Language is a wonderful living thing. Everyday new words come into existence while some existing words evolve new meanings.
The bulk of new words of course, comes from the area of technology. When I was a student, the words `cyberspace', `blogosphere' or even` email' did not exist. Hardware would refer to tools and building materials. There wasn't anything called software yet. Those days, they were called computer programs... the set of instructions written in code that tell the computer exactly what to do.
The rapid development of information technology gave birth to so many new words and terminologies. The speed of such advancement made it hard for the Malay language to keep up. Translators of English technical terms into Malay had a tough time. It is more often easier to make direct translations rather than create new Malay words. Words like disket and e-mel are immediately understood as compared to translations that use existing Malay words.
I remember some years ago reading in the daily Singapore Malay newspaper, the Malay word `softwe'. The proper translation of this word is now `perisian'. I can understand why this translation is chosen because the root word of `perisian' is `isi', meaning `content'. The logic of this being that software is the thing inside the computer that makes it run. Close enough.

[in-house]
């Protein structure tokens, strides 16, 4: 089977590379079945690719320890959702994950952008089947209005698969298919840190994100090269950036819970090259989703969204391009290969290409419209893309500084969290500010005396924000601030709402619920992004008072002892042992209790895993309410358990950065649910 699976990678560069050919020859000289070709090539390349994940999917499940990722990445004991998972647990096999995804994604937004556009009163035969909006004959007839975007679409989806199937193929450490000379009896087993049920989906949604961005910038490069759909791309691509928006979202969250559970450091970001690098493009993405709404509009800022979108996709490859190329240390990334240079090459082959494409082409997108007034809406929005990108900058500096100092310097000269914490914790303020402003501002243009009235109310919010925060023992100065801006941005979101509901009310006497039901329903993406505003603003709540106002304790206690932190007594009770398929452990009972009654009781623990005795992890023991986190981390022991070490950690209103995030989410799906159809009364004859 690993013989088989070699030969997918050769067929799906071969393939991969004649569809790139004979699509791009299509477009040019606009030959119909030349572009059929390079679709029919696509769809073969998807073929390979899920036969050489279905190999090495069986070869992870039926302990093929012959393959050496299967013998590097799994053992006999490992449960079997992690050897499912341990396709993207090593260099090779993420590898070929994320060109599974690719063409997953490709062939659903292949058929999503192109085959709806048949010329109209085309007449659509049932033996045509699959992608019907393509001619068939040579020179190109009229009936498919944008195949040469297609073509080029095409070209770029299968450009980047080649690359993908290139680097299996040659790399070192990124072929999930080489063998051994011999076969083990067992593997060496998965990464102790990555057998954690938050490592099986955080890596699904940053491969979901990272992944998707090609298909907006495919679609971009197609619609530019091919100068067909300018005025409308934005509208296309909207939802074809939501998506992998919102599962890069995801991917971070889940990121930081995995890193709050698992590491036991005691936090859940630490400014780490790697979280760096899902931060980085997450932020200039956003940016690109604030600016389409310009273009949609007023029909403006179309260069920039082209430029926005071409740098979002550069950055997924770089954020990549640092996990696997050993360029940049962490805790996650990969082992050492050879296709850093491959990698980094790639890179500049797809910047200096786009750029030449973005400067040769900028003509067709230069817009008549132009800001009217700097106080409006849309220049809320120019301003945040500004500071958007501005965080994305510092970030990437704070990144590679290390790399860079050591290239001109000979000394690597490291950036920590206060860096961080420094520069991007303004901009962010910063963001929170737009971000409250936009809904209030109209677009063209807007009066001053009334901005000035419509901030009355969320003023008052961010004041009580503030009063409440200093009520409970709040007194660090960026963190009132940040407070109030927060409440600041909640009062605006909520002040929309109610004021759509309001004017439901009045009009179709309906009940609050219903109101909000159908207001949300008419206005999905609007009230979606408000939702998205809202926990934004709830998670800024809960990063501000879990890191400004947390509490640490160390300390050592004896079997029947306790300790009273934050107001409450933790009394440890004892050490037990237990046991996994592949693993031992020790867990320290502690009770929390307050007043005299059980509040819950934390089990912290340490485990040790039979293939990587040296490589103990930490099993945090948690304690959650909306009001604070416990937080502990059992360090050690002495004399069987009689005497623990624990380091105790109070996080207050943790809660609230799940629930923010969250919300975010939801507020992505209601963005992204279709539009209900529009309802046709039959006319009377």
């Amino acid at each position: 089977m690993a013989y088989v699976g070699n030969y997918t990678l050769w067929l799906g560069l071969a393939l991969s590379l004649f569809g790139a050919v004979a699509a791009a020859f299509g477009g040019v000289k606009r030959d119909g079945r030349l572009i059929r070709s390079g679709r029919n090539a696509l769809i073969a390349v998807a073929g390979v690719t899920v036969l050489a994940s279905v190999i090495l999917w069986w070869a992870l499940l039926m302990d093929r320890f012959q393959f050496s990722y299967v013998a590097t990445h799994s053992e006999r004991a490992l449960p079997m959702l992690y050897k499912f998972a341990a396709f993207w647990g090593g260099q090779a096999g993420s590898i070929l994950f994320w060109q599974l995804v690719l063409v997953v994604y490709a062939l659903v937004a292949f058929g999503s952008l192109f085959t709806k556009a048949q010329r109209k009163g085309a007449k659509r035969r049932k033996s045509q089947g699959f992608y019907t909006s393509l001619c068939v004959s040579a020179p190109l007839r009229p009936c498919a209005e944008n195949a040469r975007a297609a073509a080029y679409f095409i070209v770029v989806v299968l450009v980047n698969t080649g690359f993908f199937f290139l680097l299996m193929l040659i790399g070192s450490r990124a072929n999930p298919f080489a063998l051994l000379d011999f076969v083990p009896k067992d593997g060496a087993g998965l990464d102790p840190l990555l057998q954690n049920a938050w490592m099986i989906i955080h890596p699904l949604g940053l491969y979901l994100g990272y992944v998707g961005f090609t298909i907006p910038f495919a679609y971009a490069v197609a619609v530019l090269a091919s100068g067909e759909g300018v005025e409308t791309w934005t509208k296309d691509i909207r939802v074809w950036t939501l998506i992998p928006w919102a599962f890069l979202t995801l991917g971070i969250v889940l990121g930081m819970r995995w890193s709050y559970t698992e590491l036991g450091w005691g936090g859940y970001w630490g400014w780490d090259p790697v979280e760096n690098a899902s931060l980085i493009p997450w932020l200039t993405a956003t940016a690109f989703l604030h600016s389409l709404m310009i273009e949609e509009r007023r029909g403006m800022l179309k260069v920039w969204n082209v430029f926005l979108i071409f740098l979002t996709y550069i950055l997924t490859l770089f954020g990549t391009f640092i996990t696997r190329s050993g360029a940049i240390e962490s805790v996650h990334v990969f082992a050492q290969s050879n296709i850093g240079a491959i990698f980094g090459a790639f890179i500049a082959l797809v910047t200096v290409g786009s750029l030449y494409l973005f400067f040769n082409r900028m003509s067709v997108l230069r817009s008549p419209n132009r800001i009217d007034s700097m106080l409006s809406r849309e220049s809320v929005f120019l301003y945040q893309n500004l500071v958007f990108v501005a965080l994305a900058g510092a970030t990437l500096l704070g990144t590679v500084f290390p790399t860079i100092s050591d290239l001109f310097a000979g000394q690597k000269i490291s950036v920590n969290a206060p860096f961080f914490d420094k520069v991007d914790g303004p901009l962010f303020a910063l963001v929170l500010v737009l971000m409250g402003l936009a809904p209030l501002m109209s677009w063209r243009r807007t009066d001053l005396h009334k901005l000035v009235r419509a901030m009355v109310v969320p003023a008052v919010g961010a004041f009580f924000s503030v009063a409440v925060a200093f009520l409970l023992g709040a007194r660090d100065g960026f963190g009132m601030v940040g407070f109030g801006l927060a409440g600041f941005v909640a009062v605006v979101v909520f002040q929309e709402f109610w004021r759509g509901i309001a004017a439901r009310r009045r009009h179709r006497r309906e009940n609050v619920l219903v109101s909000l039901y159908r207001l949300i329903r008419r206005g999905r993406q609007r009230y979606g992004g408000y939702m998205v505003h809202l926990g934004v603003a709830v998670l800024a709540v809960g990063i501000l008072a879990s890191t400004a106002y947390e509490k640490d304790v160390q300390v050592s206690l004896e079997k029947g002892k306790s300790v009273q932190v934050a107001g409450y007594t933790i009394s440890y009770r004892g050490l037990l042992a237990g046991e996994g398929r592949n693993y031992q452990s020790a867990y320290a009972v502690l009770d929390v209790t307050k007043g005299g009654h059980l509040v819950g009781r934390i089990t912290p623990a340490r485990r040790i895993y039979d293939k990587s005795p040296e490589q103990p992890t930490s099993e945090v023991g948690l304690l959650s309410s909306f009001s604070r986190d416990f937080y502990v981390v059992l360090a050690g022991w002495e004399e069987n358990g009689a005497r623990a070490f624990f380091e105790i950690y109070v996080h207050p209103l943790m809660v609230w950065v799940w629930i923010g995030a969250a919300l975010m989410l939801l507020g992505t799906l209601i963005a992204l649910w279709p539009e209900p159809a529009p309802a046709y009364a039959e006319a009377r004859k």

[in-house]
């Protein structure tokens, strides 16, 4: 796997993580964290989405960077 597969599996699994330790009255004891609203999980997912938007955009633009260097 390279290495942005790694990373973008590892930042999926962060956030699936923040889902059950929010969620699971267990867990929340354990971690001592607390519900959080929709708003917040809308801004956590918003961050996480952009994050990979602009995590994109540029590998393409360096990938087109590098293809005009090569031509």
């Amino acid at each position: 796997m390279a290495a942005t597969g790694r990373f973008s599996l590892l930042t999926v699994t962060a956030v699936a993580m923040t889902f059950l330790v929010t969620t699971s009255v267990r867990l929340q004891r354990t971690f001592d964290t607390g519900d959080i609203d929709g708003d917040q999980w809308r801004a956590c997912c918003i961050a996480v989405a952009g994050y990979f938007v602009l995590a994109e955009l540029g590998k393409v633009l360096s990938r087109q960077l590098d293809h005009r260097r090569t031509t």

`Hardware' is translated as `perkakasan'. Acceptable, I guess... unless you prefer `alatan keras'.
A word that I frequently use nowadays is `softcopy' (or perhaps, more correctly spelt as `soft-copy'). I don't think there's a Malay translation yet.
The world of IT is not the only contributor to new Malay words. There are many words being used by today's younger generation that I never heard when I was a child. When I heard my son first use the word `poyo', I asked him what he meant.
`Poyo tu poyo lah abah... takkan tu pun abah tak tahu,' he replied. I can guess what it means but the word is not in any Malay dictionary. Other new and interesting Malay words that I hear nowadays are `otai' and (my personal favourite) `skodeng'.
What actually prompted me to put up this post is something I saw at Tesco Hypermarket last Sunday. We were having lunch at the foodcourt before doing our shopping. As I collected my plate of fried rice from one of the foodstalls, I noted that the girl did not give me any spoon. When I asked her for it, she pointed to another section of the foodcourt marked `Kutleri'. This word is of course, a direct translation from the English `cutlery', meaning the implements that we use in having our meal... namely forks, spoons and knives. There is no equivalent of this collective noun in Malay... so I guess `kutleri' would have to do.
I have checked both my Kamus Dewan and its online version... `kutleri' does not officially exist yet. I have no doubt most Malaysians would know what the word means although I'm sure there are those of the older generation who would be puzzled. Nonetheless, as the norm goes for all new words, frequent and popular use would soon make it acceptable.
Perhaps one day, it would not sound awkward when I mention to a colleague that, `aku dah e-mel salinan lembut artikel blog itu kepada kau semalam.'